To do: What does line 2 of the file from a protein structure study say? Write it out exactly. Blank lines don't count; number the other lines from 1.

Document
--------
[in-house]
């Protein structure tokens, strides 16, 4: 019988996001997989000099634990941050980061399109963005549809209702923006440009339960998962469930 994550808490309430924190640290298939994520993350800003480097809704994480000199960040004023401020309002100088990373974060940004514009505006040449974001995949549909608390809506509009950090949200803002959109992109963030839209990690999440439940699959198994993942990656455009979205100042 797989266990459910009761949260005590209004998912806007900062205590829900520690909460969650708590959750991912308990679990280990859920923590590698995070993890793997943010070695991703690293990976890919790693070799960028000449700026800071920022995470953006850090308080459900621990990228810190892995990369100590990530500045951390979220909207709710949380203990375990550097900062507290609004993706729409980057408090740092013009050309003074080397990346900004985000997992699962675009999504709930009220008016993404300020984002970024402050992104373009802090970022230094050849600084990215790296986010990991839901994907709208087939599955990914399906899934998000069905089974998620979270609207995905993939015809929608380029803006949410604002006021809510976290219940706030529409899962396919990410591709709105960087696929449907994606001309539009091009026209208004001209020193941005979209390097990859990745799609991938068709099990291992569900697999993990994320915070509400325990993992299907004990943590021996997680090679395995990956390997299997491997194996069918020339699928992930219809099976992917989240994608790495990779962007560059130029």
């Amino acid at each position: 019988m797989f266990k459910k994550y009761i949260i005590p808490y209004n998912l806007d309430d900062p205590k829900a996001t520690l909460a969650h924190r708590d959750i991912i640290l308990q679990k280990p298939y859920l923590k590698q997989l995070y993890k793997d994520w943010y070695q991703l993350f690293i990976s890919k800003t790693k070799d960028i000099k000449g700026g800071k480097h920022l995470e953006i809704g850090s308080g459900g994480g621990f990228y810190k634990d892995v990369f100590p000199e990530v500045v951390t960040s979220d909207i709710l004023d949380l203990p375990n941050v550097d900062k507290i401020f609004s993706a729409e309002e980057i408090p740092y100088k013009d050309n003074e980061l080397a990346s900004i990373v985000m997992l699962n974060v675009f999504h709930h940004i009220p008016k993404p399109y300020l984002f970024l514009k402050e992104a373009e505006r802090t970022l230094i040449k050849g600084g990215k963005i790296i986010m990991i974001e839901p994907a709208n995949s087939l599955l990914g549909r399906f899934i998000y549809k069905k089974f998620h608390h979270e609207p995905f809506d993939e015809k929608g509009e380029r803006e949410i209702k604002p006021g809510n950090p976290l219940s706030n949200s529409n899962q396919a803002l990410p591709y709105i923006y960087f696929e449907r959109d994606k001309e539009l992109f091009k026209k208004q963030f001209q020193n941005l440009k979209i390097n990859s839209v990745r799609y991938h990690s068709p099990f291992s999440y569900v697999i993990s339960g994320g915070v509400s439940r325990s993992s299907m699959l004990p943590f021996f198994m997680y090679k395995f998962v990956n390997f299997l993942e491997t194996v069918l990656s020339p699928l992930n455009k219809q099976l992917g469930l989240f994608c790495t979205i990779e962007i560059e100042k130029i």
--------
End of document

């Protein structure tokens, strides 16, 4: 019988996001997989000099634990941050980061399109963005549809209702923006440009339960998962469930 994550808490309430924190640290298939994520993350800003480097809704994480000199960040004023401020309002100088990373974060940004514009505006040449974001995949549909608390809506509009950090949200803002959109992109963030839209990690999440439940699959198994993942990656455009979205100042 797989266990459910009761949260005590209004998912806007900062205590829900520690909460969650708590959750991912308990679990280990859920923590590698995070993890793997943010070695991703690293990976890919790693070799960028000449700026800071920022995470953006850090308080459900621990990228810190892995990369100590990530500045951390979220909207709710949380203990375990550097900062507290609004993706729409980057408090740092013009050309003074080397990346900004985000997992699962675009999504709930009220008016993404300020984002970024402050992104373009802090970022230094050849600084990215790296986010990991839901994907709208087939599955990914399906899934998000069905089974998620979270609207995905993939015809929608380029803006949410604002006021809510976290219940706030529409899962396919990410591709709105960087696929449907994606001309539009091009026209208004001209020193941005979209390097990859990745799609991938068709099990291992569900697999993990994320915070509400325990993992299907004990943590021996997680090679395995990956390997299997491997194996069918020339699928992930219809099976992917989240994608790495990779962007560059130029």